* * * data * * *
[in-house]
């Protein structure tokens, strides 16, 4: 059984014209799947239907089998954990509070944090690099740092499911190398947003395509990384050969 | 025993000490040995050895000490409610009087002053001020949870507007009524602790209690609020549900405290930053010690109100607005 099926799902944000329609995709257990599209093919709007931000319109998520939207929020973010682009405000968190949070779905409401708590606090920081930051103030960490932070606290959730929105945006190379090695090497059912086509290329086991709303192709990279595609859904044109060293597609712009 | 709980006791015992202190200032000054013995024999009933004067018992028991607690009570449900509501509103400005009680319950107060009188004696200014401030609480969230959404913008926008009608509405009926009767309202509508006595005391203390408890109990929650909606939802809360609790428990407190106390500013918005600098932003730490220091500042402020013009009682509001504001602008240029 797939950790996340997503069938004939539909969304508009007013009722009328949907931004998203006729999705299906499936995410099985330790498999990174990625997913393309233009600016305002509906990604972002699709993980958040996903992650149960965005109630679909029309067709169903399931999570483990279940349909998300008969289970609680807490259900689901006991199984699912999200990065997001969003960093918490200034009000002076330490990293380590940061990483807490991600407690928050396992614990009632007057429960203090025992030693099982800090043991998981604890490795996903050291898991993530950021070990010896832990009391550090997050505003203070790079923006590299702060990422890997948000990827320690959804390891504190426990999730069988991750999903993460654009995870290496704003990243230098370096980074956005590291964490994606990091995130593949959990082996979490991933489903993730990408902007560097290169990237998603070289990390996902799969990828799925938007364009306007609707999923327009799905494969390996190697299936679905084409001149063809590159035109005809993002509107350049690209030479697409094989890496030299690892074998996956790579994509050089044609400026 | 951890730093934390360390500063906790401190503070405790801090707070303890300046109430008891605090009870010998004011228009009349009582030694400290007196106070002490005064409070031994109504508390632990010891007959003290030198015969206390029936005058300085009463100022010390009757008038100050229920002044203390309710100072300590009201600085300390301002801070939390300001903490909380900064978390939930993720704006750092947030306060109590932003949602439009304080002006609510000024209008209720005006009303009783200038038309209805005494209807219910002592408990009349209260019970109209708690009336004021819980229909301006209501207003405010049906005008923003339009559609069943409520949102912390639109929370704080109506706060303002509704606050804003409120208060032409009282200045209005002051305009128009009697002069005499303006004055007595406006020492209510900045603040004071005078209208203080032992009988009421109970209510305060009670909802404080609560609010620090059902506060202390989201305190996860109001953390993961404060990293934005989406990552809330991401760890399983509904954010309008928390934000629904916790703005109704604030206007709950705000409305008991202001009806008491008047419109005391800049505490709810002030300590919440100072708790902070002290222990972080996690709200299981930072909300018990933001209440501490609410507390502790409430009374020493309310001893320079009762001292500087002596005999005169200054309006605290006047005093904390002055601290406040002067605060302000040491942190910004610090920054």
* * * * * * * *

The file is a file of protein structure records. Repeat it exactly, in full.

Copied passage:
[in-house]
């Protein structure tokens, strides 16, 4: 059984014209799947239907089998954990509070944090690099740092499911190398947003395509990384050969 | 025993000490040995050895000490409610009087002053001020949870507007009524602790209690609020549900405290930053010690109100607005 099926799902944000329609995709257990599209093919709007931000319109998520939207929020973010682009405000968190949070779905409401708590606090920081930051103030960490932070606290959730929105945006190379090695090497059912086509290329086991709303192709990279595609859904044109060293597609712009 | 709980006791015992202190200032000054013995024999009933004067018992028991607690009570449900509501509103400005009680319950107060009188004696200014401030609480969230959404913008926008009608509405009926009767309202509508006595005391203390408890109990929650909606939802809360609790428990407190106390500013918005600098932003730490220091500042402020013009009682509001504001602008240029 797939950790996340997503069938004939539909969304508009007013009722009328949907931004998203006729999705299906499936995410099985330790498999990174990625997913393309233009600016305002509906990604972002699709993980958040996903992650149960965005109630679909029309067709169903399931999570483990279940349909998300008969289970609680807490259900689901006991199984699912999200990065997001969003960093918490200034009000002076330490990293380590940061990483807490991600407690928050396992614990009632007057429960203090025992030693099982800090043991998981604890490795996903050291898991993530950021070990010896832990009391550090997050505003203070790079923006590299702060990422890997948000990827320690959804390891504190426990999730069988991750999903993460654009995870290496704003990243230098370096980074956005590291964490994606990091995130593949959990082996979490991933489903993730990408902007560097290169990237998603070289990390996902799969990828799925938007364009306007609707999923327009799905494969390996190697299936679905084409001149063809590159035109005809993002509107350049690209030479697409094989890496030299690892074998996956790579994509050089044609400026 | 951890730093934390360390500063906790401190503070405790801090707070303890300046109430008891605090009870010998004011228009009349009582030694400290007196106070002490005064409070031994109504508390632990010891007959003290030198015969206390029936005058300085009463100022010390009757008038100050229920002044203390309710100072300590009201600085300390301002801070939390300001903490909380900064978390939930993720704006750092947030306060109590932003949602439009304080002006609510000024209008209720005006009303009783200038038309209805005494209807219910002592408990009349209260019970109209708690009336004021819980229909301006209501207003405010049906005008923003339009559609069943409520949102912390639109929370704080109506706060303002509704606050804003409120208060032409009282200045209005002051305009128009009697002069005499303006004055007595406006020492209510900045603040004071005078209208203080032992009988009421109970209510305060009670909802404080609560609010620090059902506060202390989201305190996860109001953390993961404060990293934005989406990552809330991401760890399983509904954010309008928390934000629904916790703005109704604030206007709950705000409305008991202001009806008491008047419109005391800049505490709810002030300590919440100072708790902070002290222990972080996690709200299981930072909300018990933001209440501490609410507390502790409430009374020493309310001893320079009762001292500087002596005999005169200054309006605290006047005093904390002055601290406040002067605060302000040491942190910004610090920054």